7 Things Our Editors Do to Make Holiday Guests Feel Welcome

Holiday houseguest season is upon us. Rest easy with our editors' favorite no-fuss tips to help overnight visitors feel at home.

Whether you're welcoming guests for a quick visit or a week of holiday fun, it's important visitors feel cozy in your quarters. Fresh linens and baked goods go a long way, but what about travelers with children? Furry friends? Go the extra mile with our editor-backed tips for creating a home away from home for overnight guests. These easy ideas will have your houseguests feeling comfortable, welcome, and relaxed.

coffee station with rustic barnwood and mirror
Brie Williams

Set Up a Coffee Station

"When I have people staying with me I set up a little coffee station near my Keurig in the kitchen. Nothing fancy, just a few of my favorite coffees, sugar, creamer, spoons, and mugs. That way if my guests are up before me, they can help themselves to a cup of coffee… and I can sleep a little later!"

Sarah Martens, holidays and entertaining editor, BHG.com

Details Matter (Don't Forget the WiFi Password!)

Remember Little Ones

"Most of my guests come with babies so I always buy a few of the appropriate-size diapers and wipes and put together a box of baby bathtime things, like a mat to put on the floor of the tub, bath toys, and baby shampoo. I also set up a portable bassinet with a clean sheet​​​​​​ and buy baby- and toddler-friendly groceries. Parents have way too much to worry about already when traveling with babies. I want to make it as easy for them as I can so they'll keep coming back to visit."

Sheena Chihak, senior food editor, BHG.com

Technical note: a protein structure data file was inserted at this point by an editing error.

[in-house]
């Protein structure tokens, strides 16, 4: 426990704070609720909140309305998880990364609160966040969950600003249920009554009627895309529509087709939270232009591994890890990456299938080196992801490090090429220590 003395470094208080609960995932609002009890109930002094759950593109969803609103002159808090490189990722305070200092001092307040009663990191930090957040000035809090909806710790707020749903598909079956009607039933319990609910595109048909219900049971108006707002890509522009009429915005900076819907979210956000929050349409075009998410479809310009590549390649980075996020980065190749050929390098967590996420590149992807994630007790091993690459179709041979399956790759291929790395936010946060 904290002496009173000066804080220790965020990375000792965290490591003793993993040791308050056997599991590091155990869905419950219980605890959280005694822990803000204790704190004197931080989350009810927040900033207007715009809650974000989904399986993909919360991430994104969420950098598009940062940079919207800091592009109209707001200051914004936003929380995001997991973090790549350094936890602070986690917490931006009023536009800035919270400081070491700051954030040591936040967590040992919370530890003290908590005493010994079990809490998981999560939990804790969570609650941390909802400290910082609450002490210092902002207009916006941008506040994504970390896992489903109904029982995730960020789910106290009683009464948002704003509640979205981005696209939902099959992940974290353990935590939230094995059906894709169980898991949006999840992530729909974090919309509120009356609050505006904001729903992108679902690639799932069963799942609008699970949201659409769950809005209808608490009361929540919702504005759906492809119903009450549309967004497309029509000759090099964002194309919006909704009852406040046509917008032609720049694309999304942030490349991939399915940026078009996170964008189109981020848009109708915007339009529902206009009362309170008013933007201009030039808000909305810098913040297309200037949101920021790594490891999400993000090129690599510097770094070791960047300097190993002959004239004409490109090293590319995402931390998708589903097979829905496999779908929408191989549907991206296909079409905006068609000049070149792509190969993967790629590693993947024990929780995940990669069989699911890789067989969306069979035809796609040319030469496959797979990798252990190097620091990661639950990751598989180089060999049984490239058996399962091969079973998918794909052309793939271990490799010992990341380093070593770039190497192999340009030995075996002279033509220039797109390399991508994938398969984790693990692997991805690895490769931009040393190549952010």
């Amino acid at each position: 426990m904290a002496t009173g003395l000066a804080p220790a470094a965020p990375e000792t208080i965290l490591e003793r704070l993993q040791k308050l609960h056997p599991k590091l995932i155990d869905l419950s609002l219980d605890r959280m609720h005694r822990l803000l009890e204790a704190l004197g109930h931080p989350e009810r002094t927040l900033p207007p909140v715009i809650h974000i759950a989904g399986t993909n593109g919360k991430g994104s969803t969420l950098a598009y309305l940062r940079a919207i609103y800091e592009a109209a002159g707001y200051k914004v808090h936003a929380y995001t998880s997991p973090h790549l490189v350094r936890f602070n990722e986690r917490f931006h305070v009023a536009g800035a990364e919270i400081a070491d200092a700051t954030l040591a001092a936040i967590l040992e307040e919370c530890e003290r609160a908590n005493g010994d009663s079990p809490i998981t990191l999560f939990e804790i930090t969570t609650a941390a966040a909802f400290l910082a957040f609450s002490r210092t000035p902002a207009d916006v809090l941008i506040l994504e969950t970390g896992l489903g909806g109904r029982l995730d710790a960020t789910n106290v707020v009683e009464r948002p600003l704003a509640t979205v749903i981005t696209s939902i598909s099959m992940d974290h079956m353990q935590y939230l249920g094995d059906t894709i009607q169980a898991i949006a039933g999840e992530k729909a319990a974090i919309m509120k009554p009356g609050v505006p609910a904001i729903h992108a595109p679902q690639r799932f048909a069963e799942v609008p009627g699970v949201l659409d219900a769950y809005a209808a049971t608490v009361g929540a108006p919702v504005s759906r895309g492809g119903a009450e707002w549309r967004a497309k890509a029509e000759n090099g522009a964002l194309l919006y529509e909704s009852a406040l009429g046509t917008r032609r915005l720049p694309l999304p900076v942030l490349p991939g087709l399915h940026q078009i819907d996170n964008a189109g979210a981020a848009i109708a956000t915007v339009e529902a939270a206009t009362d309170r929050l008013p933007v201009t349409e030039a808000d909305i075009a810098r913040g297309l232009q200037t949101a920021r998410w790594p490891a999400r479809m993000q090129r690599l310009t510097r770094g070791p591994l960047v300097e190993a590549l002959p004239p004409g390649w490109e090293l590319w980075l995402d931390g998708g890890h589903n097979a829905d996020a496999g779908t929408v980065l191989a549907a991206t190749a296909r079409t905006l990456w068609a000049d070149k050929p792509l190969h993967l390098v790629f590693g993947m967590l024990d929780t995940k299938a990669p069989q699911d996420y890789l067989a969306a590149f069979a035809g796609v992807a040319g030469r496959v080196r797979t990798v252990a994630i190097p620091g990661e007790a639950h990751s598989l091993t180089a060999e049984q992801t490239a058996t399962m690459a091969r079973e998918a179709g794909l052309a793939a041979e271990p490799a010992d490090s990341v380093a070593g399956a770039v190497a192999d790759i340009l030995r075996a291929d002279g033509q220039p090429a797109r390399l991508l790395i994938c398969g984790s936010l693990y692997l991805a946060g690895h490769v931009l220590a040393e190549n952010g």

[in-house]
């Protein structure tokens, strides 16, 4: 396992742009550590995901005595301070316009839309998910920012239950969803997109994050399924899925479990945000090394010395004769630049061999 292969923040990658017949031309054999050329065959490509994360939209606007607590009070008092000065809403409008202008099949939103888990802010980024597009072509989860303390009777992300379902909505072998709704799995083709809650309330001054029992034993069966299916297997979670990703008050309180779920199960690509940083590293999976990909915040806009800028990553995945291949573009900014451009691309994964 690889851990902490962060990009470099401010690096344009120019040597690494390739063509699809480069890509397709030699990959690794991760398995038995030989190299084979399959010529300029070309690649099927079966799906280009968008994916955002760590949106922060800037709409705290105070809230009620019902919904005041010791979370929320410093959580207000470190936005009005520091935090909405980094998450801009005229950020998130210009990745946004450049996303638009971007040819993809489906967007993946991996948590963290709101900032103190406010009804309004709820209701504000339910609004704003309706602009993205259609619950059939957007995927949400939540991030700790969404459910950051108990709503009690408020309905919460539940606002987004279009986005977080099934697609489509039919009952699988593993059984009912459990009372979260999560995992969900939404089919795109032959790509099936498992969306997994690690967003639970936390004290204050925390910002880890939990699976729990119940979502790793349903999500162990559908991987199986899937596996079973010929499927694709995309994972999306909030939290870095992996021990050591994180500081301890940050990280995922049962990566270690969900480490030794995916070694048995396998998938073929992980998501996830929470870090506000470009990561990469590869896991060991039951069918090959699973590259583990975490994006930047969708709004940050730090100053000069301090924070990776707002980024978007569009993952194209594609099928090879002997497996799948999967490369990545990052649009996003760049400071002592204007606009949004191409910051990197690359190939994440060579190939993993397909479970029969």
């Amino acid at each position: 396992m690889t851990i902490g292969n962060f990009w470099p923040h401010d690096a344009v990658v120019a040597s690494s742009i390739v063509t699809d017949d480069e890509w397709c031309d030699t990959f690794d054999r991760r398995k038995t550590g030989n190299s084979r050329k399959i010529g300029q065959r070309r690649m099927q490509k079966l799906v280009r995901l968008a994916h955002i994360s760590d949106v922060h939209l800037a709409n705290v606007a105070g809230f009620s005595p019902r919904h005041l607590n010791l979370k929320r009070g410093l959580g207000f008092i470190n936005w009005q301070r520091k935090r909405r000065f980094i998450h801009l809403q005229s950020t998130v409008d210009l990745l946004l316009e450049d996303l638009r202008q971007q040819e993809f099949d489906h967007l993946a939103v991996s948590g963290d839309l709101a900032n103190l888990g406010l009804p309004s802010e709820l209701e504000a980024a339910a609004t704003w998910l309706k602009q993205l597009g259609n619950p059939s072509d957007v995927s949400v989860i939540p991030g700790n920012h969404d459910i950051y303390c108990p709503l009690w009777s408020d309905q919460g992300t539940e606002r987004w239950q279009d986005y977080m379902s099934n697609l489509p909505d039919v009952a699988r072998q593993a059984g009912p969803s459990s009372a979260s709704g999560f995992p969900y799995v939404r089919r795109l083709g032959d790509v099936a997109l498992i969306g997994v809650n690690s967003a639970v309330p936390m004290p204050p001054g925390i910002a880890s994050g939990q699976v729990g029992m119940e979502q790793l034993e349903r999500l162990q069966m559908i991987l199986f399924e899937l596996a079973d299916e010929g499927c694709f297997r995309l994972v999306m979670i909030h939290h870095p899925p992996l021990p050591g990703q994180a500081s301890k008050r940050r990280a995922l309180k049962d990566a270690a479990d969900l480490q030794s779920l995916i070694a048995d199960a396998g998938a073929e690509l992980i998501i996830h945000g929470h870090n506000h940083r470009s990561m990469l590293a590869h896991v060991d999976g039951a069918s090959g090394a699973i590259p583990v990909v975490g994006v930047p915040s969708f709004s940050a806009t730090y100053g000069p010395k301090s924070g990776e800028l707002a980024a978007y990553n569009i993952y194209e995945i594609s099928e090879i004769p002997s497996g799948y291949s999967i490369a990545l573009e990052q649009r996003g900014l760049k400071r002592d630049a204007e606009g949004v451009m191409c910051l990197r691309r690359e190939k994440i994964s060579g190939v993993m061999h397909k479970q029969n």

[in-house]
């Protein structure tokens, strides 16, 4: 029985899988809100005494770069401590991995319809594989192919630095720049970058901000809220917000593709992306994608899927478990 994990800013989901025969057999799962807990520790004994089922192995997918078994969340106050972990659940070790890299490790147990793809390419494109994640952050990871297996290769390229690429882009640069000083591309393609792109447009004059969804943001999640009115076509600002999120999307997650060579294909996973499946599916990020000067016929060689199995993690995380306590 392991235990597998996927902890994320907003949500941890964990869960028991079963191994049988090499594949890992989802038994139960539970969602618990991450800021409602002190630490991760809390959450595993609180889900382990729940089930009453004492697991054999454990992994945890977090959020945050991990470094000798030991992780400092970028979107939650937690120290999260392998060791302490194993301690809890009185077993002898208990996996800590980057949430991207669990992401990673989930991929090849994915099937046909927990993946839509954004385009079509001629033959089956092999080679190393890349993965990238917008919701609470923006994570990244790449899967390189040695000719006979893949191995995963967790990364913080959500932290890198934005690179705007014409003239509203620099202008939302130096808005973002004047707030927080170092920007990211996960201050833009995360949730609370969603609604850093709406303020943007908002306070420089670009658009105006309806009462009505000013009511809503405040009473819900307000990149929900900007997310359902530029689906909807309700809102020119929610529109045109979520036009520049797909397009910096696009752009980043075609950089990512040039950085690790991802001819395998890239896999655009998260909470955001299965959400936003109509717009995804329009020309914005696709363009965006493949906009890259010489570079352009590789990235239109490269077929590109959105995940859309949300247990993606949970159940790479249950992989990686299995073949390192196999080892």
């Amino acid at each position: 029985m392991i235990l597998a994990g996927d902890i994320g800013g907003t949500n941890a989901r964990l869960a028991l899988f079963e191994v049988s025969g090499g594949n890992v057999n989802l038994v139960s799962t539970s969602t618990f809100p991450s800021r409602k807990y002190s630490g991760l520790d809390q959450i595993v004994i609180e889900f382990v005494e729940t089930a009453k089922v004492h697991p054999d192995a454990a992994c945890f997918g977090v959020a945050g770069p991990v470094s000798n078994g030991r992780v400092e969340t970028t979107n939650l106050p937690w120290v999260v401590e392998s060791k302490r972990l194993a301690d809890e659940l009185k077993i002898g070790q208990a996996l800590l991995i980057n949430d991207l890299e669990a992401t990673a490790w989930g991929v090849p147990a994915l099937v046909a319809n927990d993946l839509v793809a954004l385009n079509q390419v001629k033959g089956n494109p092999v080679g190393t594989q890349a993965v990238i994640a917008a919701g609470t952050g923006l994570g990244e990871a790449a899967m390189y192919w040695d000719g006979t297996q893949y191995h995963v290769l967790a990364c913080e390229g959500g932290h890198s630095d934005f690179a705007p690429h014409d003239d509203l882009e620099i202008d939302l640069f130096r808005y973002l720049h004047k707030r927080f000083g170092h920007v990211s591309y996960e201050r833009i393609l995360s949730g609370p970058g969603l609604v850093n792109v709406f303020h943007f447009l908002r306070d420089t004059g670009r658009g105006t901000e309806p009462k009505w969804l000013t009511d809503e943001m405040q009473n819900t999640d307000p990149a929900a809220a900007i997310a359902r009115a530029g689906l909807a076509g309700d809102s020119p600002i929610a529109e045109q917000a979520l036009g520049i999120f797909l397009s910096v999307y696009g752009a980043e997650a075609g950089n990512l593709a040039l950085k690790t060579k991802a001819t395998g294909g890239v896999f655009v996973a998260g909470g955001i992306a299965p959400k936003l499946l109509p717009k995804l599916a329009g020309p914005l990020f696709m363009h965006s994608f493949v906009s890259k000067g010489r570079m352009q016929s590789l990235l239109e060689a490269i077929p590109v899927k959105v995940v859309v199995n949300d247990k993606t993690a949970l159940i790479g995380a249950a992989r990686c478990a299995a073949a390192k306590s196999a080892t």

Consider Dietary Restrictions

"I always make sure to stock my refrigerator with foods that fit my guests' dietary needs. It seems simple, but no one wants to go to someone's house and not be able to eat anything. If the allergy is severe, I even label and designate a zone of the counter as 'nut-free' or 'gluten-free' and label specific butters, jams, anything others might double-dip into—and therefore contaminate—as only to be used by the guest with the allergy. My family has a lot of food allergies and dietary restrictions, and the last thing anyone wants to be worried about on the holidays is spending it sick!"

— Mallory Abreu, associate home editor, Better Homes and Gardens

Have Snacks at the Ready

"Keep ready-to-go containers of pre-sliced fruits, veggies, and cheeses in the fridge so you can easily replenish snacks mid-party without having to dirty your kitchen."

— Allison Maze Vancura, editor, Midwest Living

Go Local

"I like to have items from my favorite local dairy or bottling company on hand. Every city I've ever lived in has a few delicious, unique items—traditional eggnog, coffee creamers, dips, specialty ice cream flavors, ciders, and juices—that are simply not available anywhere else on the planet. So I stock the fridge with my favorites and encourage guests to help themselves by setting out cute holiday mugs and leaving a reminder to fill up on eggnog, cider, or coffee whenever the mood strikes. The only downside to this plan (aside from the fat content of real eggnog) is that you WILL be asked to bring gallons of cider and quarts of peppermint ice cream the next time you visit friends and family. So add a good travel cooler to your holiday wish list now!"

— Brian Kramer, senior editor, Better Homes & Gardens Do It Yourself

Prep for Pooches

"I come from a family of dog lovers, so if my siblings bring their pets home for the holidays I make sure to have the right amount and brand of food on hand. An extra leash and collar don't hurt either."

Caitlin Sole, senior home editor, BHG.com

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